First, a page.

Top Rare Seashell Finds in Florida

The casual seashell collector gathers whatever looks good as they stroll along the shore, but some people are die hard searchers for that elusive rare shell.  It should be in close to perfect condition too!  Those could actually be worth some money.

The three top rare shells to keep in mind while beach combing the Florida Gulf Coast area are the ones listed below.  And I say “gulf coast” because that is where the best seashell collecting happens.

The word “rare” can apply to many shells if you are not searching in the correct spot.  For instance, I love to collect the flat, whitish, Dosinia because where I live (on the East coast) I rarely come across them. Likewise, the scallop shells I have pictured to go with this post are not rare.  But interspersed with them are a couple of Kitten’s Paw shells.  I never see those on the East coast beaches.

My local beaches are not covered in shells. My personal list of “rare seashell finds” relates to all the shells I rarely see on my travels in my area.  And that list would be long.

However, over on the gulf side of the state, Dosinias, Kitten’s Paw, and many others are considered common finds.  So this blog post answers the question, “Which seashells are the rarest overall in this state?”

Go Where the Shells Are to Begin Your Search

Sanibel Island is the place to find the best seashells. It ranks among the top shelling spots IN THE WORLD. Because of the abundance of shells, finding rare shells is more likely, such as the pretty, spotted Junonia shell.

Scaphella junonia
Junonia seashell – Public Domain image / Wikimedia Commons

I could search for a Junonia all my life over here on the east coast and never find one. But if I lived near Sanibel, or vacationed there often, my chances of finding a junonia would increase greatly. I’m not wealthy, so I will never live there, but I could get lucky on a trip over there one day.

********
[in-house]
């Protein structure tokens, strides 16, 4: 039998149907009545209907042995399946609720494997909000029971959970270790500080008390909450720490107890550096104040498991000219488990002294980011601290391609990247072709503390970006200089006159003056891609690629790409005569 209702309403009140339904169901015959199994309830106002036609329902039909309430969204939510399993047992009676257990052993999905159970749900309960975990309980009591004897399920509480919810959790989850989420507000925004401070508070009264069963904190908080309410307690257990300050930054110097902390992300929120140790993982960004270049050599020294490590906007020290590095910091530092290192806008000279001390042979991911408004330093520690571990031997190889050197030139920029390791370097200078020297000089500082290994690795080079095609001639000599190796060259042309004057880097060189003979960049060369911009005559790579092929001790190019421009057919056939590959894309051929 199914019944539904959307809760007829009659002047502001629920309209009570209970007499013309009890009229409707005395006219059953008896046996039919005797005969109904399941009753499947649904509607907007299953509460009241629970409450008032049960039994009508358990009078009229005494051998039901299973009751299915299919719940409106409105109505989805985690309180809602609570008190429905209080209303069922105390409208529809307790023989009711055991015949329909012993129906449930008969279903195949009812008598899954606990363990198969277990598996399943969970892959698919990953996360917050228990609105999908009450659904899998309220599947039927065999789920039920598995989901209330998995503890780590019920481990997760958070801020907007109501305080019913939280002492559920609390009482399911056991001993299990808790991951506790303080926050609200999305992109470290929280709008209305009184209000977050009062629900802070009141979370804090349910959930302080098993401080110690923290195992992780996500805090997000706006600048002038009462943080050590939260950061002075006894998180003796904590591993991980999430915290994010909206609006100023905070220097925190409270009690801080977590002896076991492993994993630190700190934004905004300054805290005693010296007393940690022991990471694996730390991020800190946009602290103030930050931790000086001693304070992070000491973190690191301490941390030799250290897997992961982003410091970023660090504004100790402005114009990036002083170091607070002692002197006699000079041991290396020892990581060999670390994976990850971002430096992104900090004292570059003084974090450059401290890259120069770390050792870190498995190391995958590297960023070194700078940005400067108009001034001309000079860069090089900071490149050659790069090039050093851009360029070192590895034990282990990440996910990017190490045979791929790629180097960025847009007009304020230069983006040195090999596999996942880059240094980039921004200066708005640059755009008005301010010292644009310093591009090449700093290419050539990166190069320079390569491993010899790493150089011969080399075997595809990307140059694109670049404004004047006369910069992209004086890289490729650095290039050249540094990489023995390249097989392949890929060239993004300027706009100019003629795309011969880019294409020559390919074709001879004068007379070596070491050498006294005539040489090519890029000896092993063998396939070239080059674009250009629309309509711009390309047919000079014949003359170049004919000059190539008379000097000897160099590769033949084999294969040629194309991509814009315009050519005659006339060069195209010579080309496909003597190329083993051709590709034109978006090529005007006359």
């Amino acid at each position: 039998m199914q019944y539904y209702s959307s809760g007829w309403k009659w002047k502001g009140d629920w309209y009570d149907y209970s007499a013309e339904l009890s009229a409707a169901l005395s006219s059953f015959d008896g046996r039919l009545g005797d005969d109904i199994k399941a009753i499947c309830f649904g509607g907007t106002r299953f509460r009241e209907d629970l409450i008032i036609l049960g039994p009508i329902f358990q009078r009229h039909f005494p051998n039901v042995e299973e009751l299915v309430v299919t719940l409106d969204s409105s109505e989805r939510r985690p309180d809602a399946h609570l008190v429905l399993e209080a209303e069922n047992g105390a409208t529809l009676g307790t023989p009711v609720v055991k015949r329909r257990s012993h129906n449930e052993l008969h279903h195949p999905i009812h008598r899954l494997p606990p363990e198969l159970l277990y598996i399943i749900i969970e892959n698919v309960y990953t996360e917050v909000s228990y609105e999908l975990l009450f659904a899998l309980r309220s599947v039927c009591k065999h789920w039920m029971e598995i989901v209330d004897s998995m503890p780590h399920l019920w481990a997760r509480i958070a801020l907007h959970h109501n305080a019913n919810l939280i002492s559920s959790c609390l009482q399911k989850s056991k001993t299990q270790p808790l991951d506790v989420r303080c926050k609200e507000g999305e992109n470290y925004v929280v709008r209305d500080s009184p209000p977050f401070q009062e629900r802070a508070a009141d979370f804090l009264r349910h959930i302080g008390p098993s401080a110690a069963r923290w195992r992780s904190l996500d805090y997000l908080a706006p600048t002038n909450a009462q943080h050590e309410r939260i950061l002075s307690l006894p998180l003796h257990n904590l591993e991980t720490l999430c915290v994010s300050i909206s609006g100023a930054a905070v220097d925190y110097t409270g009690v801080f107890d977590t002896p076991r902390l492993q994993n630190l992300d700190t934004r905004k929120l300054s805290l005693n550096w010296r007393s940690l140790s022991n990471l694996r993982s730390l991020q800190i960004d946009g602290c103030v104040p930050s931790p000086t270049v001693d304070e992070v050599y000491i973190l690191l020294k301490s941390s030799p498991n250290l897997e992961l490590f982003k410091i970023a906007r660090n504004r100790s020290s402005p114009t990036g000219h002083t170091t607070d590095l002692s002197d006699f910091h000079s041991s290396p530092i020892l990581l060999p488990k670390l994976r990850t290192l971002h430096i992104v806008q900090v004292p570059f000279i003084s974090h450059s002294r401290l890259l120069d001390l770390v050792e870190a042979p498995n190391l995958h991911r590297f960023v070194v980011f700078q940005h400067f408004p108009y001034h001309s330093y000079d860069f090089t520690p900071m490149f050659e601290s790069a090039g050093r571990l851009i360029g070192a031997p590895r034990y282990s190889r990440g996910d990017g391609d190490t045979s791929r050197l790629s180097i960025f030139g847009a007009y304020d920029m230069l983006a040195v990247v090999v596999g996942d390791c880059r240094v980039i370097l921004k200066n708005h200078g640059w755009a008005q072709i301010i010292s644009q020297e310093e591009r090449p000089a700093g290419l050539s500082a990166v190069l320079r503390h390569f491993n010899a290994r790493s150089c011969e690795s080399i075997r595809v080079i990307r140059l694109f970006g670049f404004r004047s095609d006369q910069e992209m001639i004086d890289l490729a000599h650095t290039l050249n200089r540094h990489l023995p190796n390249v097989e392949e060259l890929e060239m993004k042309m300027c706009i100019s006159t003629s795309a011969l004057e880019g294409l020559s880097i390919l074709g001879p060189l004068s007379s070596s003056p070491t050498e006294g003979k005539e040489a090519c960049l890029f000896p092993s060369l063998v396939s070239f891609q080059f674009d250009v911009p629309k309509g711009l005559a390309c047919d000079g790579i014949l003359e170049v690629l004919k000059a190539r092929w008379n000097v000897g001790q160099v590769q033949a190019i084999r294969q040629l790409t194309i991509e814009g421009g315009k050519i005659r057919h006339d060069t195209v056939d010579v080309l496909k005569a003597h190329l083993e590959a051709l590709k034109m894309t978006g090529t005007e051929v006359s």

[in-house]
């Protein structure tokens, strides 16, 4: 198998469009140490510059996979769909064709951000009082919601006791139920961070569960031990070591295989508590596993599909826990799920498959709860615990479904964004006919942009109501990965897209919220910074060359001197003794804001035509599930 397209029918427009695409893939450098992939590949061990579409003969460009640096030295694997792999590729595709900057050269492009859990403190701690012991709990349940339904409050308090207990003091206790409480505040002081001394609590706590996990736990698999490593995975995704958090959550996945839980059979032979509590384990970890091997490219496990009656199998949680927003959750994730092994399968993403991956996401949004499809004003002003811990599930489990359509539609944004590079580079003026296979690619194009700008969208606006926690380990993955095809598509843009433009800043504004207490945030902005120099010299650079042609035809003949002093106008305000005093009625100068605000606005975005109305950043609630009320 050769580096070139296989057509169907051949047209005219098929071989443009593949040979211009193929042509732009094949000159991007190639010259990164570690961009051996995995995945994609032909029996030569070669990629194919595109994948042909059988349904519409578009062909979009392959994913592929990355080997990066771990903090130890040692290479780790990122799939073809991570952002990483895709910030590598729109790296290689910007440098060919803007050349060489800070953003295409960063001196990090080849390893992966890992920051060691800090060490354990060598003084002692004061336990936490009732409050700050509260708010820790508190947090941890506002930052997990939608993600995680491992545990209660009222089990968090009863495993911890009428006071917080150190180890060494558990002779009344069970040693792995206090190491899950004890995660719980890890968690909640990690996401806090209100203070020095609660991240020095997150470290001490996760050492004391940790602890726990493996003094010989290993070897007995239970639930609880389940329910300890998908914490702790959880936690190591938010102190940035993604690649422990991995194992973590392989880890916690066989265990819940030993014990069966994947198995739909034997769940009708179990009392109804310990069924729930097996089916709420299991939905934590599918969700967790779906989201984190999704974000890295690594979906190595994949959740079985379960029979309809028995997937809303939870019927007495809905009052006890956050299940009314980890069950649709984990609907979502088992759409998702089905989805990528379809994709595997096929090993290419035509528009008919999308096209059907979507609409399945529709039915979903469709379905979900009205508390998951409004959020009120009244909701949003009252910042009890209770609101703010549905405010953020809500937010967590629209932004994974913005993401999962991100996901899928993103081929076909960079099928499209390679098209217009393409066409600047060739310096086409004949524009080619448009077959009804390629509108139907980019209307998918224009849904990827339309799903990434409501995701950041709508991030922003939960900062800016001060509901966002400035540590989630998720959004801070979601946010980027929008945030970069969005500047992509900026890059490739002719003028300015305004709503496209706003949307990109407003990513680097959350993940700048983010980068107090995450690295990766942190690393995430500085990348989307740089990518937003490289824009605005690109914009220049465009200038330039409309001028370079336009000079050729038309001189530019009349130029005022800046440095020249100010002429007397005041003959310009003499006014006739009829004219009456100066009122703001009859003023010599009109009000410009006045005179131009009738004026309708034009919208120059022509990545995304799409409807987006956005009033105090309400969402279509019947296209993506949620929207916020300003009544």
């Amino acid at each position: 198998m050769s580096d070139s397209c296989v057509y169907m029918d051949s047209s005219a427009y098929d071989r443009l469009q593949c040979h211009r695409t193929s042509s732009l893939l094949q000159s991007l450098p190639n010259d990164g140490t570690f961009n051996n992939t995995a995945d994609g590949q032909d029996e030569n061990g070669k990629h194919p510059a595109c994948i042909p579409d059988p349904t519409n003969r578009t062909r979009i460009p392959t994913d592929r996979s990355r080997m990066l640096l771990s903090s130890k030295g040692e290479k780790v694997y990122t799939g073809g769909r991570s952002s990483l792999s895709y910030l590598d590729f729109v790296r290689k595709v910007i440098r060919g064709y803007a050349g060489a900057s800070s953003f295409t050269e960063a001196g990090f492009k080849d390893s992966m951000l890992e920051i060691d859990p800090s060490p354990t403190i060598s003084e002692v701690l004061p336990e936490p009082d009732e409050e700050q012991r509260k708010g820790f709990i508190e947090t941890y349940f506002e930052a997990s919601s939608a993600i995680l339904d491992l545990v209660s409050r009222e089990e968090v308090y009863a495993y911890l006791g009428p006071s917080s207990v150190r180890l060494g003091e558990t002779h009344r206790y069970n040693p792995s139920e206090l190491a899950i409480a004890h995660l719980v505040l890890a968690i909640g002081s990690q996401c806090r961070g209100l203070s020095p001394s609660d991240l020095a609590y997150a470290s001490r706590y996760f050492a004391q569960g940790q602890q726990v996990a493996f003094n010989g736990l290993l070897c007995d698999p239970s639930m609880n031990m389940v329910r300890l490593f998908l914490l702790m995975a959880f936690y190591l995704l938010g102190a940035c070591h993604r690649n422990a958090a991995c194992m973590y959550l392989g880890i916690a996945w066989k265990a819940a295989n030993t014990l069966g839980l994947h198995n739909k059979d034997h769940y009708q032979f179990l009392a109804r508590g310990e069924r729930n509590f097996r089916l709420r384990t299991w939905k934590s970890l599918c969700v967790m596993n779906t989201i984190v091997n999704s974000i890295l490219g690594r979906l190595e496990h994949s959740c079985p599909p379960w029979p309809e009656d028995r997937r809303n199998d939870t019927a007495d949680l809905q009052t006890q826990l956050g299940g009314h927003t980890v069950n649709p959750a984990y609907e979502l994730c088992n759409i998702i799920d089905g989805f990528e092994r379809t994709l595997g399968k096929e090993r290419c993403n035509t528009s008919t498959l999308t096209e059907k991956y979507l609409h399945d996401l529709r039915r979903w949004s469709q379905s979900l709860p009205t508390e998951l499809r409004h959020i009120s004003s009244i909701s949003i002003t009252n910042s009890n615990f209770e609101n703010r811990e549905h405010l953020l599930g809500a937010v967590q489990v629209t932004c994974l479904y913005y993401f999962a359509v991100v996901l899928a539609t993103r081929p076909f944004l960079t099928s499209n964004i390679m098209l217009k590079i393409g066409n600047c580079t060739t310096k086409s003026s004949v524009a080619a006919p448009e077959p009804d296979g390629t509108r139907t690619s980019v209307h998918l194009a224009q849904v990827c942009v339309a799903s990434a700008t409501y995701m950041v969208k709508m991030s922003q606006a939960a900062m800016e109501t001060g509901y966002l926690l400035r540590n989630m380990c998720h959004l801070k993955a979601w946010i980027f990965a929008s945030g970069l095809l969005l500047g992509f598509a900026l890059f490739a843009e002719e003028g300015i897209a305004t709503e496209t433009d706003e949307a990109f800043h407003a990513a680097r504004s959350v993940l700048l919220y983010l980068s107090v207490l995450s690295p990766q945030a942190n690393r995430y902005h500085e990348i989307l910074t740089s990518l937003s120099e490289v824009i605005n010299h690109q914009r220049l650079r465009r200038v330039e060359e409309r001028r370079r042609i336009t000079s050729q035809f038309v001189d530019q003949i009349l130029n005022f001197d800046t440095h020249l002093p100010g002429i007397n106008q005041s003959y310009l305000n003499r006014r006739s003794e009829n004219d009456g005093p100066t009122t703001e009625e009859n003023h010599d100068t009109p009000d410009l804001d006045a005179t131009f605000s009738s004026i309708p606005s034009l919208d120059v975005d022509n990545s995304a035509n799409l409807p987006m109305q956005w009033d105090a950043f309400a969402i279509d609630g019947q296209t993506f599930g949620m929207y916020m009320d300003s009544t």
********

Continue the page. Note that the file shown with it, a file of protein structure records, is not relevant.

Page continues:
The Junonia shell is unmistakable. With it’s ivory colored background that is covered with blocks of brown spots. According to my reference book, roughly one Junonia is found each day on Sanibel Island, Florida. And considering all the people on those beaches, this truly is a rare seashell find.  (Junonia coloring page – print it out for free!)

The Lion’s Paw Scallop Shell

The Lion’s Paw shell (Nodipecten nodosus) is coveted by collectors.  It can be as large as 6 inches across.   Large shells are often what people want to find while roaming a beach.  I have never found one of these amazing seashells.  In fact, where I live on the East coast of Florida, I rarely find any type of scallop shell, but when I do, they usually look like the one below.  The Calico scallop can be found on all beaches in Florida, and is not considered rare.  I added the image here to show the similarities with the Lion’s Paw.

calico scallop shell
Atlantic Calico Scallop shell – a common shell found on many Florida beaches.

An outstanding feature of the Lion’s Paw scallop shell – below – is that the ridges are wider and more widely spaced.  Also, the shell can be brightly colored, like the orange seen here, or even red.